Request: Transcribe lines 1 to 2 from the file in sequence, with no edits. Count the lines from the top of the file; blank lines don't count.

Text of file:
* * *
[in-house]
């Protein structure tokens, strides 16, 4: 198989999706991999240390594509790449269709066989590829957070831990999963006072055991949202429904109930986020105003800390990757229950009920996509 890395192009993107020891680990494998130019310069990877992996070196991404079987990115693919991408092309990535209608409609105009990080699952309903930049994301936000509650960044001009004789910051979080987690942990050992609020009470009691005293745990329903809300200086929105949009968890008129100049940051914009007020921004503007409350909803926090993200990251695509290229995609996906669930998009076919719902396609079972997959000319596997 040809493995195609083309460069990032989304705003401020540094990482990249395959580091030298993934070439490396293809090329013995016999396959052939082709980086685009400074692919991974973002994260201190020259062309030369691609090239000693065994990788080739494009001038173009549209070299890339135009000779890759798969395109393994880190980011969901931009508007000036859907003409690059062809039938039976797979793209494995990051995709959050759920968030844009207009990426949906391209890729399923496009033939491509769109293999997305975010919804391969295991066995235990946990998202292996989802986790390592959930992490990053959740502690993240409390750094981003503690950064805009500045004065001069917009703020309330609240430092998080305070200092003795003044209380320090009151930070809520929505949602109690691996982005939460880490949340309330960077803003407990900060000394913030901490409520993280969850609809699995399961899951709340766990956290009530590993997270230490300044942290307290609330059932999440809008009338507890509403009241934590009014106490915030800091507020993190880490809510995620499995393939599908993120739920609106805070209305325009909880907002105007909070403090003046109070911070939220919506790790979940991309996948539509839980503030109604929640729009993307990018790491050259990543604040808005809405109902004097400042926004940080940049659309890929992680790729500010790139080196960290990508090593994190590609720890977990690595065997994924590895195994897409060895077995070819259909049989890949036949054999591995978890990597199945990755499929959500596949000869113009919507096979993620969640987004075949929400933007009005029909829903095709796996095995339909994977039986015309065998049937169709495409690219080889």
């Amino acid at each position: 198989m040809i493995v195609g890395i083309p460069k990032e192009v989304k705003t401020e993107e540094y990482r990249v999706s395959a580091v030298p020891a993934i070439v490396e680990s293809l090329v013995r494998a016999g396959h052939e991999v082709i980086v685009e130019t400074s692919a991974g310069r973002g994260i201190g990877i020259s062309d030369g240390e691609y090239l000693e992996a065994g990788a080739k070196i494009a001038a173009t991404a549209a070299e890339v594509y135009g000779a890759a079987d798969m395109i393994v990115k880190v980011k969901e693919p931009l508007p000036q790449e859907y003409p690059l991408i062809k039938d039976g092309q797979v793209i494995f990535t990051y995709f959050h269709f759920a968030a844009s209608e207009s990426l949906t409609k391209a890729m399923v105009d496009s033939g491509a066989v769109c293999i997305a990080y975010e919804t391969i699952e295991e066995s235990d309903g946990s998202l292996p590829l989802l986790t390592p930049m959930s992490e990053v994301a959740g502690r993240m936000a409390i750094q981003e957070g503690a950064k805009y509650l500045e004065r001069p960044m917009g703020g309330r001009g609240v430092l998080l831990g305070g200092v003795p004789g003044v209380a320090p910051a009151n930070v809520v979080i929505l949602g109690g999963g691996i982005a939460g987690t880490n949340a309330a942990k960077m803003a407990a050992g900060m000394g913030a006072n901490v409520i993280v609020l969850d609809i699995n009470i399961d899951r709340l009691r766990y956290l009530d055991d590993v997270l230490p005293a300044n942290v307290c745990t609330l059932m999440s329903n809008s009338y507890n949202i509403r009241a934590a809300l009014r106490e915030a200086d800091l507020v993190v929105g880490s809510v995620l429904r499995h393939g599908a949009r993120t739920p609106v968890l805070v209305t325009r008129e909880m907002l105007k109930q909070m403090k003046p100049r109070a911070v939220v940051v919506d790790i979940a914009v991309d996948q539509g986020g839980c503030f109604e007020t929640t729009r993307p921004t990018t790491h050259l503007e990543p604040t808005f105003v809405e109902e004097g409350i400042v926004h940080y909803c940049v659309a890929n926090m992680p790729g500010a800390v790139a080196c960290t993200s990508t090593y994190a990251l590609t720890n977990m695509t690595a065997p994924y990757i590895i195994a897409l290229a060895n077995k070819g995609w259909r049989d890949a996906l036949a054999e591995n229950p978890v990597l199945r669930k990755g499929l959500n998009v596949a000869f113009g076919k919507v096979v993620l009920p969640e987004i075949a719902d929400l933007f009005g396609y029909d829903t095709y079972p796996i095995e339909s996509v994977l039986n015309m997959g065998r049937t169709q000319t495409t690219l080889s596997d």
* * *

[in-house]
């Protein structure tokens, strides 16, 4: 198989999706991999240390594509790449269709066989590829957070831990999963006072055991949202429904109930986020105003800390990757229950009920996509 890395192009993107020891680990494998130019310069990877992996070196991404079987990115693919991408092309990535209608409609105009990080699952309903930049994301936000509650960044001009004789910051979080987690942990050992609020009470009691005293745990329903809300200086929105949009968890008129100049940051914009007020921004503007409350909803926090993200990251695509290229995609996906669930998009076919719902396609079972997959000319596997 040809493995195609083309460069990032989304705003401020540094990482990249395959580091030298993934070439490396293809090329013995016999396959052939082709980086685009400074692919991974973002994260201190020259062309030369691609090239000693065994990788080739494009001038173009549209070299890339135009000779890759798969395109393994880190980011969901931009508007000036859907003409690059062809039938039976797979793209494995990051995709959050759920968030844009207009990426949906391209890729399923496009033939491509769109293999997305975010919804391969295991066995235990946990998202292996989802986790390592959930992490990053959740502690993240409390750094981003503690950064805009500045004065001069917009703020309330609240430092998080305070200092003795003044209380320090009151930070809520929505949602109690691996982005939460880490949340309330960077803003407990900060000394913030901490409520993280969850609809699995399961899951709340766990956290009530590993997270230490300044942290307290609330059932999440809008009338507890509403009241934590009014106490915030800091507020993190880490809510995620499995393939599908993120739920609106805070209305325009909880907002105007909070403090003046109070911070939220919506790790979940991309996948539509839980503030109604929640729009993307990018790491050259990543604040808005809405109902004097400042926004940080940049659309890929992680790729500010790139080196960290990508090593994190590609720890977990690595065997994924590895195994897409060895077995070819259909049989890949036949054999591995978890990597199945990755499929959500596949000869113009919507096979993620969640987004075949929400933007009005029909829903095709796996095995339909994977039986015309065998049937169709495409690219080889």